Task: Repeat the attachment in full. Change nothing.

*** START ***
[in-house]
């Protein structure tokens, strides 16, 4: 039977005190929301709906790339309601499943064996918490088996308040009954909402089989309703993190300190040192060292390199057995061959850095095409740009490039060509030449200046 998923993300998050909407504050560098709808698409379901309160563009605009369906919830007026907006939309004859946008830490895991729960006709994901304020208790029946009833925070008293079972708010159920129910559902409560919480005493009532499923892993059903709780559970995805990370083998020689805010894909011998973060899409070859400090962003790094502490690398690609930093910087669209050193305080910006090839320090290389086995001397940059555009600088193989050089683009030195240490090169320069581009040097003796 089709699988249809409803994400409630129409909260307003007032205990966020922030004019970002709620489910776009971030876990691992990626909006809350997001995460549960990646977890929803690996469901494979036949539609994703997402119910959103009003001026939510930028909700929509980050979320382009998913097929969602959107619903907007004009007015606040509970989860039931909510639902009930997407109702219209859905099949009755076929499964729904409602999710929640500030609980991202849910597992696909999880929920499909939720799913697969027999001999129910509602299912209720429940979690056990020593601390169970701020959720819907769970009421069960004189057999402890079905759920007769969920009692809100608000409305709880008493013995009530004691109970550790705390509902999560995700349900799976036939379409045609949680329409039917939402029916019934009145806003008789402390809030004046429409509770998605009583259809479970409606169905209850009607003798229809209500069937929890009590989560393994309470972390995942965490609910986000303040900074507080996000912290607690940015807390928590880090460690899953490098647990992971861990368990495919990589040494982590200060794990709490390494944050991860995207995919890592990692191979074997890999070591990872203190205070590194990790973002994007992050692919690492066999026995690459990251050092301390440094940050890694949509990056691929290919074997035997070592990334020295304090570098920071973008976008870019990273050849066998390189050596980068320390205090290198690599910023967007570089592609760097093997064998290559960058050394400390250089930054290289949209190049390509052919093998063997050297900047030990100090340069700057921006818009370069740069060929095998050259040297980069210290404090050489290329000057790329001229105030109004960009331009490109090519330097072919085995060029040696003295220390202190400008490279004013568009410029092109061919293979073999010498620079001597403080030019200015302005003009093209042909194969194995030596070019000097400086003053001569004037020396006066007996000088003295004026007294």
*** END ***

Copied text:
[in-house]
């Protein structure tokens, strides 16, 4: 039977005190929301709906790339309601499943064996918490088996308040009954909402089989309703993190300190040192060292390199057995061959850095095409740009490039060509030449200046 998923993300998050909407504050560098709808698409379901309160563009605009369906919830007026907006939309004859946008830490895991729960006709994901304020208790029946009833925070008293079972708010159920129910559902409560919480005493009532499923892993059903709780559970995805990370083998020689805010894909011998973060899409070859400090962003790094502490690398690609930093910087669209050193305080910006090839320090290389086995001397940059555009600088193989050089683009030195240490090169320069581009040097003796 089709699988249809409803994400409630129409909260307003007032205990966020922030004019970002709620489910776009971030876990691992990626909006809350997001995460549960990646977890929803690996469901494979036949539609994703997402119910959103009003001026939510930028909700929509980050979320382009998913097929969602959107619903907007004009007015606040509970989860039931909510639902009930997407109702219209859905099949009755076929499964729904409602999710929640500030609980991202849910597992696909999880929920499909939720799913697969027999001999129910509602299912209720429940979690056990020593601390169970701020959720819907769970009421069960004189057999402890079905759920007769969920009692809100608000409305709880008493013995009530004691109970550790705390509902999560995700349900799976036939379409045609949680329409039917939402029916019934009145806003008789402390809030004046429409509770998605009583259809479970409606169905209850009607003798229809209500069937929890009590989560393994309470972390995942965490609910986000303040900074507080996000912290607690940015807390928590880090460690899953490098647990992971861990368990495919990589040494982590200060794990709490390494944050991860995207995919890592990692191979074997890999070591990872203190205070590194990790973002994007992050692919690492066999026995690459990251050092301390440094940050890694949509990056691929290919074997035997070592990334020295304090570098920071973008976008870019990273050849066998390189050596980068320390205090290198690599910023967007570089592609760097093997064998290559960058050394400390250089930054290289949209190049390509052919093998063997050297900047030990100090340069700057921006818009370069740069060929095998050259040297980069210290404090050489290329000057790329001229105030109004960009331009490109090519330097072919085995060029040696003295220390202190400008490279004013568009410029092109061919293979073999010498620079001597403080030019200015302005003009093209042909194969194995030596070019000097400086003053001569004037020396006066007996000088003295004026007294």